Not surprisingly, one of the best sources for understanding the thinking and direction of the CFPB is the speeches given by Director Richard Corday. The Director frequently speaks to industry and consumer groups, and occasionally writes editorials that are published in opinion-leading newspapers nationwide. The Director also gives testimony to Congress.
Mr. Cordray's testimony and answers to questions at Congressional hearings have become rote. In his latest appearance on March 16th to present the Bureau's Semi-Annual Report to Congress, the Director extolled the virtues of the CFPB in fulfilling its mission of protecting consumers. He cited improvements within the Bureau, including its ability to better receive, process and facilitate responses to consumer complaints. He also highlighted the Consumer Complaint Database where consumers can now share “in their own words” their experiences; and the monthly reporting of key trends in consumer complaints.
The written testimony went on to discuss the CFPB's development of financial decision-making tools for use by consumers and working with other government agencies, social service providers and community service providers to use such tools. And, the report highlighted the many enforcement actions granting $5.8 billion in total relief for consumers and $153 million in civil money penalties during the reporting period (six months).
Further, the Director's report highlighted the supervisory function of the CFPB and its regulatory function as well. His written testimony before the House Committee is available here.
One subject that the Director did not address in this appearance before Congress, but he did address at the Consumer Bankers Association meeting earlier in the month, was his view that consent orders entered into between the CFPB and the target defendant are “intended as guides to all participants in the marketplace to avoid similar violations”. That is, even though a particular matter involves only the conduct of the party under review by the CFPB, other companies should review their policies, practices and procedures to avoid the type of conduct that any Consent Order finds to be an unfair, deceptive or abusive act or practice, or otherwise in violation of the Consumer Credit Protection Act.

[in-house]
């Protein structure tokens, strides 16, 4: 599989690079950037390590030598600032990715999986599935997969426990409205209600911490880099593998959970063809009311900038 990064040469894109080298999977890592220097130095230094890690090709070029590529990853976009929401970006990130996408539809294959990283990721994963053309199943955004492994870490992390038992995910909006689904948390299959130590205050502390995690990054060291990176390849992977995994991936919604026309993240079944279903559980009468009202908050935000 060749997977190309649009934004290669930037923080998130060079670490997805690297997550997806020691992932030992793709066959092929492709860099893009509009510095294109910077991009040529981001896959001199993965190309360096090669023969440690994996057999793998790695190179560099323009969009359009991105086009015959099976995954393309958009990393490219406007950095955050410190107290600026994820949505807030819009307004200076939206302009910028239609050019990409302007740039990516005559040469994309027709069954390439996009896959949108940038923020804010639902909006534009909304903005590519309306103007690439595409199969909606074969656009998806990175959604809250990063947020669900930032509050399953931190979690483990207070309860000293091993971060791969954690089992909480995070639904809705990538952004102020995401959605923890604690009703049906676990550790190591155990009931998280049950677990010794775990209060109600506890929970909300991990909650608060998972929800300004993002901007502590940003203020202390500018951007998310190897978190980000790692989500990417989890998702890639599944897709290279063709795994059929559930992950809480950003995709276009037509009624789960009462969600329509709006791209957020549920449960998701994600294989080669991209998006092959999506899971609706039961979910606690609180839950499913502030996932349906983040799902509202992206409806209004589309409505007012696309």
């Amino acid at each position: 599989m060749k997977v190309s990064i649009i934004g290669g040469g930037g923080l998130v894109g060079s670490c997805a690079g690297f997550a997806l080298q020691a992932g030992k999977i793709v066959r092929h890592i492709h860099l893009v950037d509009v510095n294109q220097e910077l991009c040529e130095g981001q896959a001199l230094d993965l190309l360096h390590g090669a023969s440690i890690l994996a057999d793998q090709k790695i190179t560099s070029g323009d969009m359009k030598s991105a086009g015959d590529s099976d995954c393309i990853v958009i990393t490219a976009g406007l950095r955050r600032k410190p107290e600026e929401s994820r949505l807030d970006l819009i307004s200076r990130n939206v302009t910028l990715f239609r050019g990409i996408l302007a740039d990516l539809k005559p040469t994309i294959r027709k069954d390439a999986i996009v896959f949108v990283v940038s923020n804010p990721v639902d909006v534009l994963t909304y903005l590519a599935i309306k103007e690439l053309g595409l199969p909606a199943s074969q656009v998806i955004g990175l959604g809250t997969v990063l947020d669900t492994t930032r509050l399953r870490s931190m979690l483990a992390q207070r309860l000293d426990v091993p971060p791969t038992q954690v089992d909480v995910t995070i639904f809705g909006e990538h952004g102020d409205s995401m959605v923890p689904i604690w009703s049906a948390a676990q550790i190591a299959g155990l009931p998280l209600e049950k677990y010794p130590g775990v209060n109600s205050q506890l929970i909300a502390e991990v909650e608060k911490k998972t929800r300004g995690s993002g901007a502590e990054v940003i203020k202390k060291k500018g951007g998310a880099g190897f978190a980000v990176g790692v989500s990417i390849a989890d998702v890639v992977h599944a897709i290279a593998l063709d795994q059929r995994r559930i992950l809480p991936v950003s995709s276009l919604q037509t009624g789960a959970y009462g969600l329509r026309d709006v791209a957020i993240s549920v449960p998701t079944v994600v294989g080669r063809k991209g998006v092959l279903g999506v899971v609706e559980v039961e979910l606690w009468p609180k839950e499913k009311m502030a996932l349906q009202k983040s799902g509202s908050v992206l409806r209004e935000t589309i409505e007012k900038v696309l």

This practice amounts to regulation by enforcement—that a consent order between a government agency and a private party has precedential value. This practice is historically scorned by agencies and courts alike. Consent orders are not published court opinions; nor are they regulations, bulletins or guidance that the CFPB is authorized to publish to help guide industry business conduct. Of course, as a practical matter, lawyers and clients have long looked at the actions of the CFPB in their published consent orders as an indicator of what may be problematic conduct. In so doing, the specific facts of the matter must be considered in order to draw conclusions as to the applicability of the consent order of an unrelated company, to one's own business conduct. Having the Director boldly state that consent orders are precedent, is indeed news.